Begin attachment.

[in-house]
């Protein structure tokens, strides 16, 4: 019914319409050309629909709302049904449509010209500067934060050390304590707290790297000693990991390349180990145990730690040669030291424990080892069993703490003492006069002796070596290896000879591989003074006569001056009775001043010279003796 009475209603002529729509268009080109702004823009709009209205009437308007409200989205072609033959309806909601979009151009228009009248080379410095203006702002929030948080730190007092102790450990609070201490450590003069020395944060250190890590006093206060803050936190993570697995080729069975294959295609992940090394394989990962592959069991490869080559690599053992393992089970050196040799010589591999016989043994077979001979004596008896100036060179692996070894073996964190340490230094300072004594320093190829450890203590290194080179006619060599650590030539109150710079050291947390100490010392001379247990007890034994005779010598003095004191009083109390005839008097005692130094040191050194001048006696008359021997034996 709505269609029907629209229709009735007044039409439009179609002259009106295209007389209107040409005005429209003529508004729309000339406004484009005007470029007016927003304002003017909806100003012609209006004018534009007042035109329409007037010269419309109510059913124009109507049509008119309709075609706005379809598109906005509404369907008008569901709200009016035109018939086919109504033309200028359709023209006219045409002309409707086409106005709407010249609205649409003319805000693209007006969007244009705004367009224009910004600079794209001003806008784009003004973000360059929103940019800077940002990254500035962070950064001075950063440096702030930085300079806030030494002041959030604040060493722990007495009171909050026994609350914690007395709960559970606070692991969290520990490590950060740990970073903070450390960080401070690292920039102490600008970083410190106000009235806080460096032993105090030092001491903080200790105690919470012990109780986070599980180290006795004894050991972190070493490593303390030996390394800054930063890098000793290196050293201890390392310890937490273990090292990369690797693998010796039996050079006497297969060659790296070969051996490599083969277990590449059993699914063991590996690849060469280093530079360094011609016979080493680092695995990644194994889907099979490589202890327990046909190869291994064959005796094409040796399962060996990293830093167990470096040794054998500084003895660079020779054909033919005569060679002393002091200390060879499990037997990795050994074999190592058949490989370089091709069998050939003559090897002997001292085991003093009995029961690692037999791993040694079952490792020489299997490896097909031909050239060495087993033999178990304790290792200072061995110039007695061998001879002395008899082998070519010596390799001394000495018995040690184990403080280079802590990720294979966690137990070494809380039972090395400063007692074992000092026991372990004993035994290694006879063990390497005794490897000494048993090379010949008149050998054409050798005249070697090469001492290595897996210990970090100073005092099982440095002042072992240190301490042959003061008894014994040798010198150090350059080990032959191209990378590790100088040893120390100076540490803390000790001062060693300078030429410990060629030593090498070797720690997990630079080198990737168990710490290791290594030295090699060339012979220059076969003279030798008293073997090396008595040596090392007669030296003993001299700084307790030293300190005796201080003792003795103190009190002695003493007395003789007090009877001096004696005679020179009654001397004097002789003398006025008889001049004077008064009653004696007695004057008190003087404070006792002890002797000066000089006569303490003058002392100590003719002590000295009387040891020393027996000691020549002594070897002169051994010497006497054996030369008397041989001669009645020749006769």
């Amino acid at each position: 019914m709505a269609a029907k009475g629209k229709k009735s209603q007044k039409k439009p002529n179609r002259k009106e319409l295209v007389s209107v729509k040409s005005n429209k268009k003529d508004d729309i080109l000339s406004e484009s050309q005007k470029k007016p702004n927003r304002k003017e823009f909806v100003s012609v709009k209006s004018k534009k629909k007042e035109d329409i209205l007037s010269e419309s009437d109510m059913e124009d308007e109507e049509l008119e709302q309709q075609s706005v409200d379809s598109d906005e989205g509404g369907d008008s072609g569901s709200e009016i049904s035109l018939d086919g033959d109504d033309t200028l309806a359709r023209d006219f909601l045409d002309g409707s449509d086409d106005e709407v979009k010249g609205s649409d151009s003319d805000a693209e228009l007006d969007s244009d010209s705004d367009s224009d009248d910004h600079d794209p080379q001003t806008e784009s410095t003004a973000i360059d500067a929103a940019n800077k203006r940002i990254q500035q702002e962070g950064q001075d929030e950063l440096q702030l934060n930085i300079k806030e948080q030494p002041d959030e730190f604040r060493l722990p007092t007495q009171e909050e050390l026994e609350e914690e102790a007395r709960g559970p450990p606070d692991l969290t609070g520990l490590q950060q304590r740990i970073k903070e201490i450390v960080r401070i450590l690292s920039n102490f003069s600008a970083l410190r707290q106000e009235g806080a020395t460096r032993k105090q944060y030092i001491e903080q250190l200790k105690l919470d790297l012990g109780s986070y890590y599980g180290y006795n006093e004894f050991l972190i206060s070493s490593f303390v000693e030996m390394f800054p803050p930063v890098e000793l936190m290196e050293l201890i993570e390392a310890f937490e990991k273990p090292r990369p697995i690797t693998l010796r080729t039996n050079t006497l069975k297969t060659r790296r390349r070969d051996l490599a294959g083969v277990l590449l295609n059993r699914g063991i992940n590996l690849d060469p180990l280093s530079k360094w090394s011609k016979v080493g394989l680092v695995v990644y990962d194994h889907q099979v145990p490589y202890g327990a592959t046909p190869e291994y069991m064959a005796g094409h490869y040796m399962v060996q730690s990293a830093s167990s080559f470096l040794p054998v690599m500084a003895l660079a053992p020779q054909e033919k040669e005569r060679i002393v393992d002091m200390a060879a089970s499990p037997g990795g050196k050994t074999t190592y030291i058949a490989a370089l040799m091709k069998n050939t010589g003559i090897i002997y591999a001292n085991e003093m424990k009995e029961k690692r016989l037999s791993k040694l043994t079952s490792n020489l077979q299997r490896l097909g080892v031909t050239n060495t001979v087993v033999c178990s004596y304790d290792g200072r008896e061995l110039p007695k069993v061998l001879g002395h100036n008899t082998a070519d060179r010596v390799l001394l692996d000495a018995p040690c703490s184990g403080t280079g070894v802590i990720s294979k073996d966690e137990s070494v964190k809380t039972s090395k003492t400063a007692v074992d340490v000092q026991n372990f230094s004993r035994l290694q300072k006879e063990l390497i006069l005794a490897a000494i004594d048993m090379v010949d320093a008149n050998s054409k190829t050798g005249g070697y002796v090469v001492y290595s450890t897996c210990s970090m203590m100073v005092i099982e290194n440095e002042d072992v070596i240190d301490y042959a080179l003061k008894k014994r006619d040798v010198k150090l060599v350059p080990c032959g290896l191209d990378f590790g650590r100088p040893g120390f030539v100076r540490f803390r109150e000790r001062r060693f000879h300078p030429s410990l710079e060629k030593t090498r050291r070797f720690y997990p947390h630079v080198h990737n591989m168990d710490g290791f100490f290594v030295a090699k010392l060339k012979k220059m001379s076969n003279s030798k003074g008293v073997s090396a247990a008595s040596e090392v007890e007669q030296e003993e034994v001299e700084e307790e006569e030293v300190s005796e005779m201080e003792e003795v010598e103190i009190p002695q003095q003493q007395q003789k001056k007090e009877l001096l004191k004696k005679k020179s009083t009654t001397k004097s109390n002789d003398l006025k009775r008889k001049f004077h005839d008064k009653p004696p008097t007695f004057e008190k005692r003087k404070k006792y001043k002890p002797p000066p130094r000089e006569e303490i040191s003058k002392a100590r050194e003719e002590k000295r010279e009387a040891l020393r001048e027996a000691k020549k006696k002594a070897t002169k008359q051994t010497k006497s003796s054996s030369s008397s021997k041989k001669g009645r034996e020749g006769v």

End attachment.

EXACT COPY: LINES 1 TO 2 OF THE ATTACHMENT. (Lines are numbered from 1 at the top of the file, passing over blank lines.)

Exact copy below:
[in-house]
């Protein structure tokens, strides 16, 4: 019914319409050309629909709302049904449509010209500067934060050390304590707290790297000693990991390349180990145990730690040669030291424990080892069993703490003492006069002796070596290896000879591989003074006569001056009775001043010279003796 009475209603002529729509268009080109702004823009709009209205009437308007409200989205072609033959309806909601979009151009228009009248080379410095203006702002929030948080730190007092102790450990609070201490450590003069020395944060250190890590006093206060803050936190993570697995080729069975294959295609992940090394394989990962592959069991490869080559690599053992393992089970050196040799010589591999016989043994077979001979004596008896100036060179692996070894073996964190340490230094300072004594320093190829450890203590290194080179006619060599650590030539109150710079050291947390100490010392001379247990007890034994005779010598003095004191009083109390005839008097005692130094040191050194001048006696008359021997034996 709505269609029907629209229709009735007044039409439009179609002259009106295209007389209107040409005005429209003529508004729309000339406004484009005007470029007016927003304002003017909806100003012609209006004018534009007042035109329409007037010269419309109510059913124009109507049509008119309709075609706005379809598109906005509404369907008008569901709200009016035109018939086919109504033309200028359709023209006219045409002309409707086409106005709407010249609205649409003319805000693209007006969007244009705004367009224009910004600079794209001003806008784009003004973000360059929103940019800077940002990254500035962070950064001075950063440096702030930085300079806030030494002041959030604040060493722990007495009171909050026994609350914690007395709960559970606070692991969290520990490590950060740990970073903070450390960080401070690292920039102490600008970083410190106000009235806080460096032993105090030092001491903080200790105690919470012990109780986070599980180290006795004894050991972190070493490593303390030996390394800054930063890098000793290196050293201890390392310890937490273990090292990369690797693998010796039996050079006497297969060659790296070969051996490599083969277990590449059993699914063991590996690849060469280093530079360094011609016979080493680092695995990644194994889907099979490589202890327990046909190869291994064959005796094409040796399962060996990293830093167990470096040794054998500084003895660079020779054909033919005569060679002393002091200390060879499990037997990795050994074999190592058949490989370089091709069998050939003559090897002997001292085991003093009995029961690692037999791993040694079952490792020489299997490896097909031909050239060495087993033999178990304790290792200072061995110039007695061998001879002395008899082998070519010596390799001394000495018995040690184990403080280079802590990720294979966690137990070494809380039972090395400063007692074992000092026991372990004993035994290694006879063990390497005794490897000494048993090379010949008149050998054409050798005249070697090469001492290595897996210990970090100073005092099982440095002042072992240190301490042959003061008894014994040798010198150090350059080990032959191209990378590790100088040893120390100076540490803390000790001062060693300078030429410990060629030593090498070797720690997990630079080198990737168990710490290791290594030295090699060339012979220059076969003279030798008293073997090396008595040596090392007669030296003993001299700084307790030293300190005796201080003792003795103190009190002695003493007395003789007090009877001096004696005679020179009654001397004097002789003398006025008889001049004077008064009653004696007695004057008190003087404070006792002890002797000066000089006569303490003058002392100590003719002590000295009387040891020393027996000691020549002594070897002169051994010497006497054996030369008397041989001669009645020749006769």